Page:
Just how do you get to the world's most famous street race?
The road to racing at the Isle of Man TT isn’t easy. Historically, all the legends proved themselves there: Giacomo Agostini, Mike Hailwood, and Phil Read are just some of the famous names who challenged the TT course. After the GP circuit stopped visiting the Island Course (it was too dangerous, even for those tough guys), the TT developed another series of heroes. The new TT legends are racers like John McGuinness, the Dunlop family, Ian Hutchinson, Guy Martin, experts from the British Isles’ tough street racing circuit.
Then there are racers like Forest Dunn—privateers who view the TT as the ultimate test, and make it their goal to race there.
This video, produced by Honda, shows what it takes for the independent riders and small teams to make it to the Isle of Man. Dunn isn’t some hotshot pro from British Superbike with years of racing experience under his belt, or even a wealthy or well-financed amateur. He’s a rider who found a love for speed on the road, and has taken that to the Mountain Course.
What’s the secret? Work, work, and more hard work. Dunn says he’s worked construction, put time in on oil rigs, sloshed around as a commercial fisherman, and even painted superyachts to raise money to support his racing endeavors—”Anything to keep the wolf from the door, and just keep racing.” He spent time drag racing, and building drag bikes, but wanted to spend more time riding and less time wrenching the bike, prepping for short runs. That’s how he ended up aiming for the Isle of Man.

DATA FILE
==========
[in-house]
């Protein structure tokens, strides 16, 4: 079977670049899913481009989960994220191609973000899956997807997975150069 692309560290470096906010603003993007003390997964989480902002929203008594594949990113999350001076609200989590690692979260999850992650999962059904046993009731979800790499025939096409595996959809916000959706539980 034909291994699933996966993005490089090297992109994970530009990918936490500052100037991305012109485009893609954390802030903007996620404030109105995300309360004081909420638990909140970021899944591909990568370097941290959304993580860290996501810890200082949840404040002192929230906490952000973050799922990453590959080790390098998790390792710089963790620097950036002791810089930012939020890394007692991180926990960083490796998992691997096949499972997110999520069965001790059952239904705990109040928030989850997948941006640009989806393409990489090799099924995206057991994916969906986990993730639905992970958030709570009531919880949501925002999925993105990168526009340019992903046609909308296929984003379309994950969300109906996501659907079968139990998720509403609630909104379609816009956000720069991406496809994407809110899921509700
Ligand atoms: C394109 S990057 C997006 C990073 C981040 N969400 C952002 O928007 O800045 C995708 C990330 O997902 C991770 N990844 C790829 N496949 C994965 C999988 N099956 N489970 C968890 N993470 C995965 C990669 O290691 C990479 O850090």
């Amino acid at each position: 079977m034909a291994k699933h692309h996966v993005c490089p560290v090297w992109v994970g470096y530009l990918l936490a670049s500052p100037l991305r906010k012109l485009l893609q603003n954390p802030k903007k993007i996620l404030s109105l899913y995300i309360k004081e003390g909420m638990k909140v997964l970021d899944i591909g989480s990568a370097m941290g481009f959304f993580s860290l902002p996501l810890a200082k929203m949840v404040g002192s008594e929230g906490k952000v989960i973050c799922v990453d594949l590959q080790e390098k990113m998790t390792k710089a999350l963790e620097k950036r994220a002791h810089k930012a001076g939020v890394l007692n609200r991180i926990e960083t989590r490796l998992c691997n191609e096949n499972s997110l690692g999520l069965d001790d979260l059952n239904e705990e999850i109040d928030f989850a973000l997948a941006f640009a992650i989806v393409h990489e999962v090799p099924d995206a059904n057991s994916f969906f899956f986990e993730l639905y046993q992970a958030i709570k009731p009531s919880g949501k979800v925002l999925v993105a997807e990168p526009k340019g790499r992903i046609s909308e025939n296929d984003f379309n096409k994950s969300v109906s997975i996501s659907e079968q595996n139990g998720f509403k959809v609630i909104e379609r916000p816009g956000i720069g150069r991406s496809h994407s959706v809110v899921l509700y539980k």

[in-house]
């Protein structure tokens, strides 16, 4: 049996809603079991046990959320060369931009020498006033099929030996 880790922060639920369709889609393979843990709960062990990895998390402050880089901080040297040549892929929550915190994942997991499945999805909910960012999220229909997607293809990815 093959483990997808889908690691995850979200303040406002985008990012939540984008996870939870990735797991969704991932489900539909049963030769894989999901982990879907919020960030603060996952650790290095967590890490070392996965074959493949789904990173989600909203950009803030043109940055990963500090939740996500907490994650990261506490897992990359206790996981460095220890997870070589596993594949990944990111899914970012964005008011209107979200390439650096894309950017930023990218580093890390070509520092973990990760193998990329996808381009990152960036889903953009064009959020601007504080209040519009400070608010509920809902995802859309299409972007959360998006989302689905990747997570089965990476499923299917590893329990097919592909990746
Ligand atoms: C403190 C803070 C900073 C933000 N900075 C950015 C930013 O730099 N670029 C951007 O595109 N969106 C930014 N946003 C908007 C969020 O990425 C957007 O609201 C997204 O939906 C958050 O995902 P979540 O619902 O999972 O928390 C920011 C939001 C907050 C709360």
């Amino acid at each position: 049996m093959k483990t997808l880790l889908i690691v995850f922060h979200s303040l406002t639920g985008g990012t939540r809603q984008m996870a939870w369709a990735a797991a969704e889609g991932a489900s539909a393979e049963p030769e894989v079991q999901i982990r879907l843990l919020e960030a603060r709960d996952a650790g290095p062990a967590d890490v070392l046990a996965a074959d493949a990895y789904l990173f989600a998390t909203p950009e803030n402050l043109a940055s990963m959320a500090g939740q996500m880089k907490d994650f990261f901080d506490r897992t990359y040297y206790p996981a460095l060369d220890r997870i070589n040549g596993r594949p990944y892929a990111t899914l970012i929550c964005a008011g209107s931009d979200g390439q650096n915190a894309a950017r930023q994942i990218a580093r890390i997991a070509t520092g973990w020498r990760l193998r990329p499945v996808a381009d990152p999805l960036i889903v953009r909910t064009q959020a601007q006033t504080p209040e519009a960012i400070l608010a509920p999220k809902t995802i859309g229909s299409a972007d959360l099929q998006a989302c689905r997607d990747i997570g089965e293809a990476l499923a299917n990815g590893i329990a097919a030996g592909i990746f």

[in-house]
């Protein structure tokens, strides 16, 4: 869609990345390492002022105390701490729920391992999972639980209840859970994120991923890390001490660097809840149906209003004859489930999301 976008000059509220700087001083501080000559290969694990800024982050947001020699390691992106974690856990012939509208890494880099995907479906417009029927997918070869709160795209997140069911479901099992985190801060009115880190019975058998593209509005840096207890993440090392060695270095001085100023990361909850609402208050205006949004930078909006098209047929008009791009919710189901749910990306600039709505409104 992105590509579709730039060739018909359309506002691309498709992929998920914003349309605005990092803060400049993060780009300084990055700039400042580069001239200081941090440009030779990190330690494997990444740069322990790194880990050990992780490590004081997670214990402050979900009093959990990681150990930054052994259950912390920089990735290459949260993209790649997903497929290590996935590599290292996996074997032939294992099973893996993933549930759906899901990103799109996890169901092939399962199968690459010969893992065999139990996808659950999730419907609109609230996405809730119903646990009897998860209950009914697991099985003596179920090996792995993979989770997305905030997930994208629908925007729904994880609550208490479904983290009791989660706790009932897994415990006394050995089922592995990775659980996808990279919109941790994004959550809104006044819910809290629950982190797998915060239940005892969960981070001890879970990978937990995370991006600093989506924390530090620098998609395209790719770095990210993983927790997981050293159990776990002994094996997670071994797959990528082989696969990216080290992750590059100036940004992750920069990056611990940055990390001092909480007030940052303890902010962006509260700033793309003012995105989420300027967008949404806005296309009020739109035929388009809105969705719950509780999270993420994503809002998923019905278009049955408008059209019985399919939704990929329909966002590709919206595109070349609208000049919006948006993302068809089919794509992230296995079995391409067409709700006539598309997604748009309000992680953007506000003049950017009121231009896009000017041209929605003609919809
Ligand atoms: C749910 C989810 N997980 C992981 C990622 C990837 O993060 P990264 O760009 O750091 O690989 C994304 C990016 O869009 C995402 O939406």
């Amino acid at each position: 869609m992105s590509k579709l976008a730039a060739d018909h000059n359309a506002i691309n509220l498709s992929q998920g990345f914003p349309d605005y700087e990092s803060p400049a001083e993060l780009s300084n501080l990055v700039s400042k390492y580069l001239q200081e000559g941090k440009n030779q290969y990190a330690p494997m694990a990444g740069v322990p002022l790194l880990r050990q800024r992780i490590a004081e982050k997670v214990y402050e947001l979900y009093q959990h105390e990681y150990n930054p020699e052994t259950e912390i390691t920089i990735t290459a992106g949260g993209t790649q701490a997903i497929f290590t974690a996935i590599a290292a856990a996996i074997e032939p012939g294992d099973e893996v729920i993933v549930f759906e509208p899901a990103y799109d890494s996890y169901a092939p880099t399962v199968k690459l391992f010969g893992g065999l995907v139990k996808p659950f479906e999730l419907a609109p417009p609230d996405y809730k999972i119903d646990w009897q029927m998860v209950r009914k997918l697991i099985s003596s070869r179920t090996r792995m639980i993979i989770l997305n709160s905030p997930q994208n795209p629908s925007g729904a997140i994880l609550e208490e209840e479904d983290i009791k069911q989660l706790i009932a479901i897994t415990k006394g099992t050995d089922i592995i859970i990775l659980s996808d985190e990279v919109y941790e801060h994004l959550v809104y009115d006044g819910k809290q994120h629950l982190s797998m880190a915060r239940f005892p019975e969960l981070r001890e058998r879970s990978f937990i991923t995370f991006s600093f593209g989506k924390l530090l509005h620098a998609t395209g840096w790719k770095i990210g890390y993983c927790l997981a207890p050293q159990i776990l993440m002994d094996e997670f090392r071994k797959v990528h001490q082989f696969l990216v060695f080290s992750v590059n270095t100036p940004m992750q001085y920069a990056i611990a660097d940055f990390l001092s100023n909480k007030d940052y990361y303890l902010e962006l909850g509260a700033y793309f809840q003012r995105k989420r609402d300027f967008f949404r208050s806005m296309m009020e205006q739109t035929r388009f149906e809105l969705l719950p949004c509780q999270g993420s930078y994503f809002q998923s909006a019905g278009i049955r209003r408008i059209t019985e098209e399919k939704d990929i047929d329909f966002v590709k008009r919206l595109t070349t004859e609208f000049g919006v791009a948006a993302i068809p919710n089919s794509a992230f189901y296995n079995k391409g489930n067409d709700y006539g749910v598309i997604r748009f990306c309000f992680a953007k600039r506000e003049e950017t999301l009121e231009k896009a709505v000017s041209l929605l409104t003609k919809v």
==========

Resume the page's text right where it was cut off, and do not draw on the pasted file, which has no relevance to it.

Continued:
“I went for the TT, because I cut my teeth on the road, and the TT’s the ultimate road race,” he says. You can’t just go sign up for the lsle of Man racing and have a go at it, though. First, you’ve got to prove yourself elsewhere, and Dunn has to prove himself at Irish roadracing circuit first, before he can get to the TT. Honda’s video tells the rest of the story.
This year, the Isle of Man TT was canceled due to fears over the coronavirus outbreak. That’s heartbreaking for privateers like Dunn, as many of them have sacrificed everything to participate in the race of their dreams. Next year, though, we’d expect the TT to return, and along with all the podium stars, there will be dozens of riders just like Dunn, doing whatever they can to get to the Isle of Man.